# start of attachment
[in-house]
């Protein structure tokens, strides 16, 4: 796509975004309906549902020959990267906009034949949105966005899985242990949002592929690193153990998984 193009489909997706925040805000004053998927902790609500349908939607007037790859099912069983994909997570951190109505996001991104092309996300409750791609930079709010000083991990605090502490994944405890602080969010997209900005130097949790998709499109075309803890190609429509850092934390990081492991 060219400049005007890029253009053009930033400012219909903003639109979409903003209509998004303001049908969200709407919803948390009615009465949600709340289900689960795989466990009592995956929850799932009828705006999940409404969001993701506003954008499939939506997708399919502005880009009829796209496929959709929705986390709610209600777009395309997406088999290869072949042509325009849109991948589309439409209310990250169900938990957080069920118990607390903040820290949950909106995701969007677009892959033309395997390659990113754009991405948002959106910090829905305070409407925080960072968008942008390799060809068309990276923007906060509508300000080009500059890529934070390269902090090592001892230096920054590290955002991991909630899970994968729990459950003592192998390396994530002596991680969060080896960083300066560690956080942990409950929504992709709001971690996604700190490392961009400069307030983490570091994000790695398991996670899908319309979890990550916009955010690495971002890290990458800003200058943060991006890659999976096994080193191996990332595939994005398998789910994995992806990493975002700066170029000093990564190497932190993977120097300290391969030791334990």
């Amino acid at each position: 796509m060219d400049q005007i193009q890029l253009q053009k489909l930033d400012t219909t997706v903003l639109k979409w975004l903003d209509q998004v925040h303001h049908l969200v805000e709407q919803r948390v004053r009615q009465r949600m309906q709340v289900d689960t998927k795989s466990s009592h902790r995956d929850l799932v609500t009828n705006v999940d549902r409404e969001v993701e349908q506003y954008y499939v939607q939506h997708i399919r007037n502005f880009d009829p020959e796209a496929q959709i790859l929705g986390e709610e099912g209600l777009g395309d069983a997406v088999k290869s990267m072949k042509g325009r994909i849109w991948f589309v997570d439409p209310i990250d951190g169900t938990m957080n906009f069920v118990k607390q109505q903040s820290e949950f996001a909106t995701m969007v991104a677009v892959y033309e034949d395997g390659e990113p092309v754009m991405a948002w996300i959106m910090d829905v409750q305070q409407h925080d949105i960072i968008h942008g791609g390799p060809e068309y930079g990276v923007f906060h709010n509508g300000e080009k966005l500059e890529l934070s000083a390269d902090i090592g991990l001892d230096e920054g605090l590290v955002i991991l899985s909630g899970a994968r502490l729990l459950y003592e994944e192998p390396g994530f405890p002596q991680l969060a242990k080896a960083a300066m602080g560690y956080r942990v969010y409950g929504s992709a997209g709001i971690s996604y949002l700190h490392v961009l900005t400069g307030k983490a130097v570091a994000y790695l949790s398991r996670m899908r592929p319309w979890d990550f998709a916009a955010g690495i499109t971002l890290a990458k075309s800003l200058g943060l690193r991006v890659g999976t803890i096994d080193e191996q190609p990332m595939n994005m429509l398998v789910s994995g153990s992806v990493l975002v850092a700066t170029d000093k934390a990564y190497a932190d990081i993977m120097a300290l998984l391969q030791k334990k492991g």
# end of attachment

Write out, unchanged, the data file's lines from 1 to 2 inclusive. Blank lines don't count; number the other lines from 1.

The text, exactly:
[in-house]
């Protein structure tokens, strides 16, 4: 796509975004309906549902020959990267906009034949949105966005899985242990949002592929690193153990998984 193009489909997706925040805000004053998927902790609500349908939607007037790859099912069983994909997570951190109505996001991104092309996300409750791609930079709010000083991990605090502490994944405890602080969010997209900005130097949790998709499109075309803890190609429509850092934390990081492991 060219400049005007890029253009053009930033400012219909903003639109979409903003209509998004303001049908969200709407919803948390009615009465949600709340289900689960795989466990009592995956929850799932009828705006999940409404969001993701506003954008499939939506997708399919502005880009009829796209496929959709929705986390709610209600777009395309997406088999290869072949042509325009849109991948589309439409209310990250169900938990957080069920118990607390903040820290949950909106995701969007677009892959033309395997390659990113754009991405948002959106910090829905305070409407925080960072968008942008390799060809068309990276923007906060509508300000080009500059890529934070390269902090090592001892230096920054590290955002991991909630899970994968729990459950003592192998390396994530002596991680969060080896960083300066560690956080942990409950929504992709709001971690996604700190490392961009400069307030983490570091994000790695398991996670899908319309979890990550916009955010690495971002890290990458800003200058943060991006890659999976096994080193191996990332595939994005398998789910994995992806990493975002700066170029000093990564190497932190993977120097300290391969030791334990």